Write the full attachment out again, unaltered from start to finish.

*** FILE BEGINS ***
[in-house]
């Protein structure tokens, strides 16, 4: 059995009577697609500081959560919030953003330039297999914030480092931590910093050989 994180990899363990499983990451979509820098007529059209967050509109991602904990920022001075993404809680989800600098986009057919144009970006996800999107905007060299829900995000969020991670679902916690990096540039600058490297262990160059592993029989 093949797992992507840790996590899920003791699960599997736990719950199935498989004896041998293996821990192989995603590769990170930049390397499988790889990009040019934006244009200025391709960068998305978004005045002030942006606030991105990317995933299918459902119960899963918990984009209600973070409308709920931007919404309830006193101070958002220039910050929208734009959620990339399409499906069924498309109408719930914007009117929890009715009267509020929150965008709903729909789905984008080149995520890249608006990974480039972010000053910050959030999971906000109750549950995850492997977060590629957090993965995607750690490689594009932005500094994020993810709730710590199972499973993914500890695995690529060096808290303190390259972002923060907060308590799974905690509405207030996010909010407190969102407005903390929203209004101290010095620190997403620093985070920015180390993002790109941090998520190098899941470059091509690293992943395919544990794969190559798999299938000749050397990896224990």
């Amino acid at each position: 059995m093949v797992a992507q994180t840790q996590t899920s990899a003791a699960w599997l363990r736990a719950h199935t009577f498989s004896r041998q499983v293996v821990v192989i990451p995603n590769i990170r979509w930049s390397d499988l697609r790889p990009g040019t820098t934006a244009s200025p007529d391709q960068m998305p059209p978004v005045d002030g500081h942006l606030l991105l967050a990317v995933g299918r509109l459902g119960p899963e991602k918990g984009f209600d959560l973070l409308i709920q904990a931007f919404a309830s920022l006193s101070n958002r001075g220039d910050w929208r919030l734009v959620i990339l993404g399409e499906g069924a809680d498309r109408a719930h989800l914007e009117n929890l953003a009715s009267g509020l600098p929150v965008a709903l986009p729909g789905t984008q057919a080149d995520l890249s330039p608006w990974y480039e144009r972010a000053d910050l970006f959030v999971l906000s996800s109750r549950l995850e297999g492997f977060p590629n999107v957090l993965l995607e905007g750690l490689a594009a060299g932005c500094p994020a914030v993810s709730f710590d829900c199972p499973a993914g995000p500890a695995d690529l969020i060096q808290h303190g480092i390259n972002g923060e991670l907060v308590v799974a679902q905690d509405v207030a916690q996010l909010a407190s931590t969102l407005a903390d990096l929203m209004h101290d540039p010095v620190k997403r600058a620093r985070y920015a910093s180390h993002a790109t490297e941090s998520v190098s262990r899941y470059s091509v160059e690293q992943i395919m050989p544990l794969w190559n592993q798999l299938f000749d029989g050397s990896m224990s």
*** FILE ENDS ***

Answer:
[in-house]
């Protein structure tokens, strides 16, 4: 059995009577697609500081959560919030953003330039297999914030480092931590910093050989 994180990899363990499983990451979509820098007529059209967050509109991602904990920022001075993404809680989800600098986009057919144009970006996800999107905007060299829900995000969020991670679902916690990096540039600058490297262990160059592993029989 093949797992992507840790996590899920003791699960599997736990719950199935498989004896041998293996821990192989995603590769990170930049390397499988790889990009040019934006244009200025391709960068998305978004005045002030942006606030991105990317995933299918459902119960899963918990984009209600973070409308709920931007919404309830006193101070958002220039910050929208734009959620990339399409499906069924498309109408719930914007009117929890009715009267509020929150965008709903729909789905984008080149995520890249608006990974480039972010000053910050959030999971906000109750549950995850492997977060590629957090993965995607750690490689594009932005500094994020993810709730710590199972499973993914500890695995690529060096808290303190390259972002923060907060308590799974905690509405207030996010909010407190969102407005903390929203209004101290010095620190997403620093985070920015180390993002790109941090998520190098899941470059091509690293992943395919544990794969190559798999299938000749050397990896224990």
């Amino acid at each position: 059995m093949v797992a992507q994180t840790q996590t899920s990899a003791a699960w599997l363990r736990a719950h199935t009577f498989s004896r041998q499983v293996v821990v192989i990451p995603n590769i990170r979509w930049s390397d499988l697609r790889p990009g040019t820098t934006a244009s200025p007529d391709q960068m998305p059209p978004v005045d002030g500081h942006l606030l991105l967050a990317v995933g299918r509109l459902g119960p899963e991602k918990g984009f209600d959560l973070l409308i709920q904990a931007f919404a309830s920022l006193s101070n958002r001075g220039d910050w929208r919030l734009v959620i990339l993404g399409e499906g069924a809680d498309r109408a719930h989800l914007e009117n929890l953003a009715s009267g509020l600098p929150v965008a709903l986009p729909g789905t984008q057919a080149d995520l890249s330039p608006w990974y480039e144009r972010a000053d910050l970006f959030v999971l906000s996800s109750r549950l995850e297999g492997f977060p590629n999107v957090l993965l995607e905007g750690l490689a594009a060299g932005c500094p994020a914030v993810s709730f710590d829900c199972p499973a993914g995000p500890a695995d690529l969020i060096q808290h303190g480092i390259n972002g923060e991670l907060v308590v799974a679902q905690d509405v207030a916690q996010l909010a407190s931590t969102l407005a903390d990096l929203m209004h101290d540039p010095v620190k997403r600058a620093r985070y920015a910093s180390h993002a790109t490297e941090s998520v190098s262990r899941y470059s091509v160059e690293q992943i395919m050989p544990l794969w190559n592993q798999l299938f000749d029989g050397s990896m224990s």